Director D. Mitry talks with PopMatters about his debut feature film, My True Fairytale, whose story aligns with the tragic loss of his daughter.
Using Lewis Carroll's Alice's Adventures in Wonderland as the basis for his film, Claude Chabrol essays a woman's metaphysical journey into fear in his fantasy-themed Alice ou la dernière fugue.
Director Natalie Erika James talks with PopMatters about how she invites her audience to project their fears onto the screen in her slow burn and suspenseful horror, Relic.
Scorsese's selections for World Cinema Project No. 3 recall an attitude typical of a bygone age of film studies when professors would rationalize overlooking the reactionary politics of a film because aspects of the filmmaking itself trumped such "trivial" concerns.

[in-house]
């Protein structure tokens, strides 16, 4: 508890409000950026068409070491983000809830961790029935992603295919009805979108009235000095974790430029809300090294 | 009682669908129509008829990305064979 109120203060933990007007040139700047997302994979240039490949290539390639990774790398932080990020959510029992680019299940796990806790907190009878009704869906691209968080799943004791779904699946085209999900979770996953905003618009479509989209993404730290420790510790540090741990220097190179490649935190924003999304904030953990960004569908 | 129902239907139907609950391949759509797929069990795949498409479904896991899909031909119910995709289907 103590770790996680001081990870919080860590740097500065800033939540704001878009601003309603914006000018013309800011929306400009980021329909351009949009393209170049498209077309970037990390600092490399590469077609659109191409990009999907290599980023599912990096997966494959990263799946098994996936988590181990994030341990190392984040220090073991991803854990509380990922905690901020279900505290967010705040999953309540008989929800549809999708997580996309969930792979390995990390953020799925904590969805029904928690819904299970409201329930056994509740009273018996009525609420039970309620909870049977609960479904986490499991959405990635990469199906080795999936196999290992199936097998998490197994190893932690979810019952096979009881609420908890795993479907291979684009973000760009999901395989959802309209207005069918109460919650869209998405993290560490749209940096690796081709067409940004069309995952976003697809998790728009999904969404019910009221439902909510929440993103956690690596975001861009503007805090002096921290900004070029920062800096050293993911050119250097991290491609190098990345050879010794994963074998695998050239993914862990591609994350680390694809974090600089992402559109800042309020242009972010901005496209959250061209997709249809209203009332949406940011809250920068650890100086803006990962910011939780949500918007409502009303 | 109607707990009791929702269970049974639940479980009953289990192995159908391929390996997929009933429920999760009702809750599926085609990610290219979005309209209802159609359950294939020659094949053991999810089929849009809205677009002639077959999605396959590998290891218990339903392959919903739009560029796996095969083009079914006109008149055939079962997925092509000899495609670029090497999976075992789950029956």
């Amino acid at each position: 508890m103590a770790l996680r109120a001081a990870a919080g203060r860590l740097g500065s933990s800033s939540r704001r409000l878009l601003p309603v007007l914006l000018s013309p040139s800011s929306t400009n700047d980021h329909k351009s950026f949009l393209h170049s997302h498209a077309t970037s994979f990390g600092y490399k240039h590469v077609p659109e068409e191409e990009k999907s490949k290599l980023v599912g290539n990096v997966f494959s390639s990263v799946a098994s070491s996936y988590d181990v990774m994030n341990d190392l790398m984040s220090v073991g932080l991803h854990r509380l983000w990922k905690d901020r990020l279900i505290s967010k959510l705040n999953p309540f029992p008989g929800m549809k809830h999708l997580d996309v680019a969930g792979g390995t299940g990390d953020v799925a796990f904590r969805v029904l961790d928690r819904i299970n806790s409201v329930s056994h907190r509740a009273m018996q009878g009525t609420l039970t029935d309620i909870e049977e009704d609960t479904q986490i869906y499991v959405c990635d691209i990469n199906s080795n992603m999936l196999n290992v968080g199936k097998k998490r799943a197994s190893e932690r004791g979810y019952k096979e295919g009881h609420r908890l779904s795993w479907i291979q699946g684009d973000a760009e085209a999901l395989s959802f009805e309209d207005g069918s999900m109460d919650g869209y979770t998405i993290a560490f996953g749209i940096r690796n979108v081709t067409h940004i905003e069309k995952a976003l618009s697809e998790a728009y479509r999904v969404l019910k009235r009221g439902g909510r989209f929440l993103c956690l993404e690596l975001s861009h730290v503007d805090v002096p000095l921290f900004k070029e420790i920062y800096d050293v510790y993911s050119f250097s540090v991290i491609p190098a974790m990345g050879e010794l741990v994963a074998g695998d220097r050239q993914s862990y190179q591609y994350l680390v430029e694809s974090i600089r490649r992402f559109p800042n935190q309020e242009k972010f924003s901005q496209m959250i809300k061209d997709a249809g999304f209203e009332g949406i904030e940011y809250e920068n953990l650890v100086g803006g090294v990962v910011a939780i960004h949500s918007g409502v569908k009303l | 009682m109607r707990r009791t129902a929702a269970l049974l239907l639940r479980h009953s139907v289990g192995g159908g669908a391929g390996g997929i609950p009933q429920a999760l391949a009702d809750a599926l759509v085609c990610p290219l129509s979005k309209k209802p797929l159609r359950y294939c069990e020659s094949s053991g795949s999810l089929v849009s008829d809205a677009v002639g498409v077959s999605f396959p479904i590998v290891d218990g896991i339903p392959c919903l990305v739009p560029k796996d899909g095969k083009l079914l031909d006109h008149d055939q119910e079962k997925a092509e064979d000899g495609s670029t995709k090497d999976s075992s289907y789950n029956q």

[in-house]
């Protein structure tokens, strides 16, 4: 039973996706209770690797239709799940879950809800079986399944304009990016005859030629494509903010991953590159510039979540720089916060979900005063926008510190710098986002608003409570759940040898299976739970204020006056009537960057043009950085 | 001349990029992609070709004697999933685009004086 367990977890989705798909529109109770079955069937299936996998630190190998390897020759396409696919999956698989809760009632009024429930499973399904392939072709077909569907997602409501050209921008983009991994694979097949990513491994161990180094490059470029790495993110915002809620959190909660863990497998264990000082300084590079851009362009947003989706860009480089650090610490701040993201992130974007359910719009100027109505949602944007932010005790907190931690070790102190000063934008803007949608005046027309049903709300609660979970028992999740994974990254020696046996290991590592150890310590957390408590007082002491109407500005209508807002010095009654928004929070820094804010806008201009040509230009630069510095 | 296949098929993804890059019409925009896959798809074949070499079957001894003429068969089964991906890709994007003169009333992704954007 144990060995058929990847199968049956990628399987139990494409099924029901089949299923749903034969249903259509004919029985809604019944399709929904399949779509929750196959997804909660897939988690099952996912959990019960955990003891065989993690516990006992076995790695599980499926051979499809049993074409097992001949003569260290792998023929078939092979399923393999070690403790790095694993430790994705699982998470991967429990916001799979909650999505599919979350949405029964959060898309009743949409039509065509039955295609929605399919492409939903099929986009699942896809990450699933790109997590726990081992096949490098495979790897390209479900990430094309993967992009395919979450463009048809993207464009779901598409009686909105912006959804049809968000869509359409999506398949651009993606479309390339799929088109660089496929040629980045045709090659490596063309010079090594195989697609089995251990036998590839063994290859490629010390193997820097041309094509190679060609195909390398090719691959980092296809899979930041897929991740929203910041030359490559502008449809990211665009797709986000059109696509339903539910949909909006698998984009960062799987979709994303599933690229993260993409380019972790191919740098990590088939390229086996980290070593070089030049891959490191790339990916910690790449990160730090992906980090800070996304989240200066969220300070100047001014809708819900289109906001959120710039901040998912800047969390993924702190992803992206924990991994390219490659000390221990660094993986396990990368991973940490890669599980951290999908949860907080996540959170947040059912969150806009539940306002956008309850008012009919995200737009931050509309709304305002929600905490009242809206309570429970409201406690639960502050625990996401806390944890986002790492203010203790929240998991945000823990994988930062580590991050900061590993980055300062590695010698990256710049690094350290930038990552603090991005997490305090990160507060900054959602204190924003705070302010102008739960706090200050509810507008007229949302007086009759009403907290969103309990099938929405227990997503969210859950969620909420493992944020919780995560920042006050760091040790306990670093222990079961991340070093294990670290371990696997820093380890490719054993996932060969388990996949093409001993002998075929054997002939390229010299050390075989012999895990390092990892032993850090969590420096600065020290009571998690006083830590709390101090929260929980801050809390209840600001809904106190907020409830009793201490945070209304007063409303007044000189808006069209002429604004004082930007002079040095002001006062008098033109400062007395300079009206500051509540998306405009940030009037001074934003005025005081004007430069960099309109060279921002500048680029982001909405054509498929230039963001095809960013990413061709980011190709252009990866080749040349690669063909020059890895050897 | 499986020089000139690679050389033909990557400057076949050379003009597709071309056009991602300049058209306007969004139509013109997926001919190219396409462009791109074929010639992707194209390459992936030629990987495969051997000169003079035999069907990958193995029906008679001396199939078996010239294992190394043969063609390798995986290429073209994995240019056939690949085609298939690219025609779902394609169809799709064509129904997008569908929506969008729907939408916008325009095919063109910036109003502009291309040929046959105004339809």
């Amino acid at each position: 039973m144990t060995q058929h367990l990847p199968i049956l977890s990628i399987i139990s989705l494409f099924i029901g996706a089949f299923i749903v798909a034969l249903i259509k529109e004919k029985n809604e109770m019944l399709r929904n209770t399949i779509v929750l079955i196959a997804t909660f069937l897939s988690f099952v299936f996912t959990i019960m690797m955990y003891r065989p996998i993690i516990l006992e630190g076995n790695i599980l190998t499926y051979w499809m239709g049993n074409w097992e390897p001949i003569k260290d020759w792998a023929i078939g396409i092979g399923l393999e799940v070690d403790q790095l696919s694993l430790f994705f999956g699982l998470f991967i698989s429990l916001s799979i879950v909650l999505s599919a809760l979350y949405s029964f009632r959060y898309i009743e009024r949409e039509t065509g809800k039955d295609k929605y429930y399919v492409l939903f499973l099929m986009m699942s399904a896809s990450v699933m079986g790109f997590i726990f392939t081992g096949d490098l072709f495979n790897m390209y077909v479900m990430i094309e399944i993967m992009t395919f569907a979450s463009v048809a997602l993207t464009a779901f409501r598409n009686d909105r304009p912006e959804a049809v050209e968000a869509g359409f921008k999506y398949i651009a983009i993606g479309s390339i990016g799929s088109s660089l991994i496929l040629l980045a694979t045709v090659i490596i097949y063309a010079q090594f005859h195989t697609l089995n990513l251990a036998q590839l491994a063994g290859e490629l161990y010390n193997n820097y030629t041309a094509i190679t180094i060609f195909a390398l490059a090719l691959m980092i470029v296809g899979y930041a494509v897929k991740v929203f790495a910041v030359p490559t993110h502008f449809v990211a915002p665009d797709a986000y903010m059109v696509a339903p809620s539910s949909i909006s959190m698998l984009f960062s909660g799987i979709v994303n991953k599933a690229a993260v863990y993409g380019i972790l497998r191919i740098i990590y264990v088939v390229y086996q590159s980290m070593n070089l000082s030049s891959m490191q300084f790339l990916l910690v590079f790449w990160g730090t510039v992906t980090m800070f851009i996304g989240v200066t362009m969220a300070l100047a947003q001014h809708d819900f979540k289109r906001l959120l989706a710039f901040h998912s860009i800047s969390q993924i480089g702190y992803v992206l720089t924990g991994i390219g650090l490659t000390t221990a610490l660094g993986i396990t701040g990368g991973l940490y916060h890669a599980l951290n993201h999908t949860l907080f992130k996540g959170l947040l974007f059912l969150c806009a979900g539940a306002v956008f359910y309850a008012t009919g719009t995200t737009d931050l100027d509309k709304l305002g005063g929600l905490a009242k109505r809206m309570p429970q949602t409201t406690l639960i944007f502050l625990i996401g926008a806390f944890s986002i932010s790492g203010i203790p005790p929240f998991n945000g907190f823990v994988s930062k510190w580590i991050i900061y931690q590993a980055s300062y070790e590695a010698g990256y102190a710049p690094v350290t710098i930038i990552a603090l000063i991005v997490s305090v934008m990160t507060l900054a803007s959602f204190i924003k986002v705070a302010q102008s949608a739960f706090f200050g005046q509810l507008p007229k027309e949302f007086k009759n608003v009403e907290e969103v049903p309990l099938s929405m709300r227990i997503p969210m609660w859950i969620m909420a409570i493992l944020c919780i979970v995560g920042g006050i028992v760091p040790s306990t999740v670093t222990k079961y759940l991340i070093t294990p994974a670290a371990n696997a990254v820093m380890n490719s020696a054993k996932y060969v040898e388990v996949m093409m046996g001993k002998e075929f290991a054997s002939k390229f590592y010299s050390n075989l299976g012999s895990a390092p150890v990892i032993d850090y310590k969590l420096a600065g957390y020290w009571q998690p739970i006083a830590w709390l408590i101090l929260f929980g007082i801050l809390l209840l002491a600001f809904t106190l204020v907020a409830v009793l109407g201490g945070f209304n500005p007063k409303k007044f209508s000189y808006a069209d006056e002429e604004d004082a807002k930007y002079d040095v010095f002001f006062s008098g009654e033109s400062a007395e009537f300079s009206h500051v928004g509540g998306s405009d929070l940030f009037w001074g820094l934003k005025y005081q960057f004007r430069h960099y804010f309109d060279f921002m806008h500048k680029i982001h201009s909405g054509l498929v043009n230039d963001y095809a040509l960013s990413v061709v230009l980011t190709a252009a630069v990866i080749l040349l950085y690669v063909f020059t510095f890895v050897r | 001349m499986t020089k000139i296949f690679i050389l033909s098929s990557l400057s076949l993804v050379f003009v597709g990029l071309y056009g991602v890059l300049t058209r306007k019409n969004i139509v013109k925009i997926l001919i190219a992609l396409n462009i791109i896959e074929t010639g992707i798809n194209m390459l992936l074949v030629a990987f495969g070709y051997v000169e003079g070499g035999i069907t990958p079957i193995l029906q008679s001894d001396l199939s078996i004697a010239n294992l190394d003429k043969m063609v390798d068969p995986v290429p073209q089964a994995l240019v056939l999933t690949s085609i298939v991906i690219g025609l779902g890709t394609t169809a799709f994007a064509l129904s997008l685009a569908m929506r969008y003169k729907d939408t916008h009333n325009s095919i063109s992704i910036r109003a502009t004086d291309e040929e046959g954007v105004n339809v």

Superhero media has a history of critiquing the dark side of power, hero worship, and vigilantism, but none have done so as radically as Watchmen and The Boys.
There's so much tragedy present, so many skullduggeries afoot, and so many cruel and vindictive characters in attendance that a sad and heartbreaking ending seems to be an obvious given in Paul Leni's silent film, The Man Who Laughs.
Sinuous camera moves and stylish direction, endings that surely wouldn't have flown after the Code crackdown: four pre-code talkies from Cecil B. DeMille, Phil Goldstone, Victor Halperin, and Stuart Walker.
A character named Magda dies, and lives, in language only in Ottessa Moshfegh's Death in Her Hands. But then again, don't all literary characters?